I recently had the opportunity to sit down with leadership expert Leslie Peters, author of Finding Time to Lead: Seven Practices to Unleash Outrageous Potential, which I reviewed for this site. We spoke about Peters’ twenty-five-year history of working with CEOs, the contradictory practices leaders should embrace, and what needs to be at the top of every CEO’s to-do list. Here is some of our conversation:
What inspired you to write Finding Time to Lead?
I interact with a lot of CEOs. They are busy people. Whether they’re leading a start-up or an established company, CEOs (and leaders at all levels) often feel anxious about the “leadership stuff” they know they should be doing. They either don’t have the time or don’t know what to do (or both), so they’re constantly feeling like they’re not doing enough. Finding Time to Lead grew out of my desire to provide tools and perspectives that can alleviate this anxiety and help leaders get on the path to being the great leaders they want to be.
In the book, you explain that “busy-ness” may, in fact, be a sign of anxiety or distress. How can you tell if this is the case?
Leaders who are doing all the time—running from meeting to meeting, cramming 12 hours of work into a ten-hour day, feeling pressured to make decisions because people can’t move without them—don’t have a second to reflect, and they’re actually missing key opportunities to lead. Leadership is not something you do; it’s someone you are.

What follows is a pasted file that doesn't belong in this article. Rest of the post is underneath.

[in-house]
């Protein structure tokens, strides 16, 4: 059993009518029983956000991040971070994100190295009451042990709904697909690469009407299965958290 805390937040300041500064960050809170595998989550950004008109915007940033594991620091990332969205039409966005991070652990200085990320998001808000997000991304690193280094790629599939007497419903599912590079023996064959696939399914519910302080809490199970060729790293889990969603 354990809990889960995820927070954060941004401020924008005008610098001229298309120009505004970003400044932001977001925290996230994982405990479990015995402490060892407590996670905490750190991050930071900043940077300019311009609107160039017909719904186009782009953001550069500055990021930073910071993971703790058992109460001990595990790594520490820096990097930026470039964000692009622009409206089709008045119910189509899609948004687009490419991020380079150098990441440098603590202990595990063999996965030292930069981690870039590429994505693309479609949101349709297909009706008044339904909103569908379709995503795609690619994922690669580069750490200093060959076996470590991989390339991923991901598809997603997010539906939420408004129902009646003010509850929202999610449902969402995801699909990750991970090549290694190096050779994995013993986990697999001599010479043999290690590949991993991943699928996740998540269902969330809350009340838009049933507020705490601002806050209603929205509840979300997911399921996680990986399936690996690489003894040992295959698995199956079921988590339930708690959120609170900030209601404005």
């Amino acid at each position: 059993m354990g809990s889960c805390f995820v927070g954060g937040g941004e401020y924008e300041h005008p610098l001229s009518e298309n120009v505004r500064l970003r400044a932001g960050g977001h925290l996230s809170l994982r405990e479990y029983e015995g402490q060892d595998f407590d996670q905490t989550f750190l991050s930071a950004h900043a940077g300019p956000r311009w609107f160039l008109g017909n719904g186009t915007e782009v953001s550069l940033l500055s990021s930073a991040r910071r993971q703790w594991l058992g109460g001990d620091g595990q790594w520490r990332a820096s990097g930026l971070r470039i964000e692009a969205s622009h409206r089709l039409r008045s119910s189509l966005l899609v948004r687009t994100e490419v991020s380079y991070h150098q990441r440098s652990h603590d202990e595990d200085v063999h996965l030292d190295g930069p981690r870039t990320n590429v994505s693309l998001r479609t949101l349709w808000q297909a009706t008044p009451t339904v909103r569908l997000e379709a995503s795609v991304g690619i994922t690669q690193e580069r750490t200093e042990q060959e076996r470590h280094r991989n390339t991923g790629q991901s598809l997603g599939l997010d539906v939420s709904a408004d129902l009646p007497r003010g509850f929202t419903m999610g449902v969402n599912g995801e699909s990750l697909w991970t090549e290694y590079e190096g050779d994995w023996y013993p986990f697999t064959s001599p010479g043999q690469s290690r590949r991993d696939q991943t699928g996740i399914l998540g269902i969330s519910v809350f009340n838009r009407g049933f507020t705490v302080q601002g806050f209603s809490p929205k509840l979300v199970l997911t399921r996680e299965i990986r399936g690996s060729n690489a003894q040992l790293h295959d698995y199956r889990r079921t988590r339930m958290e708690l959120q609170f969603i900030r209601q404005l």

Every time you walk into a room, every time you interact with someone, every time you attend a meeting, you are leading. Showing up as your best self requires only a split second longer than not showing up as your best self. If you’re too busy to take a breath and show up at your best, then the busy-ness is a problem that will cost precious time in the long run.
You encourage CEOs to say, “I don’t know.” Aren’t CEOs expected to have the answers?
Yes, CEOs are expected to have the answers, but in this fast-paced, constantly changing environment, is it really possible to have all the answers? Sometimes there just aren’t answers, especially in a particular moment. The answers we can get to are often incremental and not definitive. Sometimes it’s more productive to say, “I don’t know.” You can then go on to say, “Let’s see if we can find someone who does know,” and turn to those who have a different expertise than yours.
You also can go on to say, “There aren’t any answers right now; the situation is just too volatile. We’ll have to see how it shakes out over time.” Initially, the people around you might be surprised—or even disappointed—that you don’t have answers for every issue, but over time you will deepen their trust and expand their capacity for the ambiguity that’s inevitable in this environment.
How can past experiences inspire CEOs and how they lead others?
Our past experiences form and influence us in deep ways. They are the foundation from which our future actions spring. One of the first practices in the book is to explore the stories and experiences that have shaped our values. Our personal stories are a gold mine of opportunities to get clear about “who we are” and “what we care about.” Defining and understanding our core beliefs, and what drives us, helps us become the leaders we’re meant to be, instead of a copy or a knock-off version of a leader we admired in the past.
What’s should a CEO’s top priority be?
As a CEO or leader, your top priority is to figure out what’s important to you. How do you want to lead? And how can you show up as your best self in as many situations as possible every single day? Really, that’s why I wrote Finding Time to Lead: to offer perspectives and tools, in an easily digestible format, that will support leaders in doing just that.
To learn more about Leslie Peters and her new book, visit her website.